Standard costs are actually estimates of the actual costs in a company’s production process. These estimates are used because knowing the exact costs would be impossible until the process is performed. Another way to think of standard costs is as the target or budgeted costs involved in a businesses processes. Standard costs usually include: material costs, labor costs and overhead costs.
One of the benefits of using standard costs is so the company can quote, estimate and budget more efficiently. Using standard costs allows a company to see variance in the estimates once the actual data has been collected. As was mentioned already no company can predict all the variables that will occur during manufacturing, so they use standard costs. Typically as the actual costs are collected a company should go back and check the estimates by entering the appropriate actual costs. If at the end of the accounting period, the standard costs are higher than the actual expenses, then the company has a favorable variance. On the other hand, if the company’s actual costs were higher, then the company would have an unfavorable variance. If the company's variance was unfavorable the company must then analyze the data and find where in the manufacturing process the actual cost differences lie. Some areas they may analyze are labor cost variances, material cost variances and overhead cost variances. By doing this it will reduce the variance in your estimates and help keep them more accurate. You may also hear standard costs referred to as preset costs, preset pricing, expected costs, predetermined costs or preset costing. As a reminder you should speak with a CPA, professional accountant or accounting attorney before deciding on different methods of valuation.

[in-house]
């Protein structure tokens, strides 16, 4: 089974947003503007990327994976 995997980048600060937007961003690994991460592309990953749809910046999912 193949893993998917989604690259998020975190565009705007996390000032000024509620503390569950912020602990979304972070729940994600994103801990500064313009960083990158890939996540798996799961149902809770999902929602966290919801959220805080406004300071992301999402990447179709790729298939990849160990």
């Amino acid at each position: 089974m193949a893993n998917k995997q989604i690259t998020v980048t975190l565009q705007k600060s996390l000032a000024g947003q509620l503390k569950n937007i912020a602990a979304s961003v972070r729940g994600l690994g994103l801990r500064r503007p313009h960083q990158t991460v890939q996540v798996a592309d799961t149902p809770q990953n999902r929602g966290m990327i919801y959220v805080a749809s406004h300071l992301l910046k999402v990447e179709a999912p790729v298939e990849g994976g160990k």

What are the Advantages of Standard Costs?
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